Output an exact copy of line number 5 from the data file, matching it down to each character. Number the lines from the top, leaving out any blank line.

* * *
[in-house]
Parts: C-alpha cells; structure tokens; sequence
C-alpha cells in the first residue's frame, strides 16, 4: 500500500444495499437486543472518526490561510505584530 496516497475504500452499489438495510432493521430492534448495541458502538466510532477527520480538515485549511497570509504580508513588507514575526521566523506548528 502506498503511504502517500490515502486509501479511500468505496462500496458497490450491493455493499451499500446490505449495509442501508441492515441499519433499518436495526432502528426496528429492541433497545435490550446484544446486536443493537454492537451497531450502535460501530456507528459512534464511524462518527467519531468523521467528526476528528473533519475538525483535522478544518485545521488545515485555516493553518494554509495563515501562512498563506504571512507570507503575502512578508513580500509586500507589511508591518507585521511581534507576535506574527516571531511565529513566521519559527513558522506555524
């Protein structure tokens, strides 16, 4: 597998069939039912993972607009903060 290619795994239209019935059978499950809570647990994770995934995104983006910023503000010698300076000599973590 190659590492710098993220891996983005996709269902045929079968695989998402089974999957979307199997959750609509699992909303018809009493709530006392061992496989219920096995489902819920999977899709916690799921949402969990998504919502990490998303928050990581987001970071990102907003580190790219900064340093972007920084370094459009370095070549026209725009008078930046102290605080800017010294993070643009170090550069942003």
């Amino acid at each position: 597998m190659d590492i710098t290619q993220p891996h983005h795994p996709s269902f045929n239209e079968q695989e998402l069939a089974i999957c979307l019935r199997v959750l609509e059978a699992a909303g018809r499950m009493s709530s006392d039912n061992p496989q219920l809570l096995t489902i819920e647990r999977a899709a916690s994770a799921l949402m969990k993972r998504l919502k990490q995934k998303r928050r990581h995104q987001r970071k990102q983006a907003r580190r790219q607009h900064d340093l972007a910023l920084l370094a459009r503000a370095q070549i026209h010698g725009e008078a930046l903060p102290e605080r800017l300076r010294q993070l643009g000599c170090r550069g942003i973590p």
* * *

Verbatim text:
């Amino acid at each position: 597998m190659d590492i710098t290619q993220p891996h983005h795994p996709s269902f045929n239209e079968q695989e998402l069939a089974i999957c979307l019935r199997v959750l609509e059978a699992a909303g018809r499950m009493s709530s006392d039912n061992p496989q219920l809570l096995t489902i819920e647990r999977a899709a916690s994770a799921l949402m969990k993972r998504l919502k990490q995934k998303r928050r990581h995104q987001r970071k990102q983006a907003r580190r790219q607009h900064d340093l972007a910023l920084l370094a459009r503000a370095q070549i026209h010698g725009e008078a930046l903060p102290e605080r800017l300076r010294q993070l643009g000599c170090r550069g942003i973590p």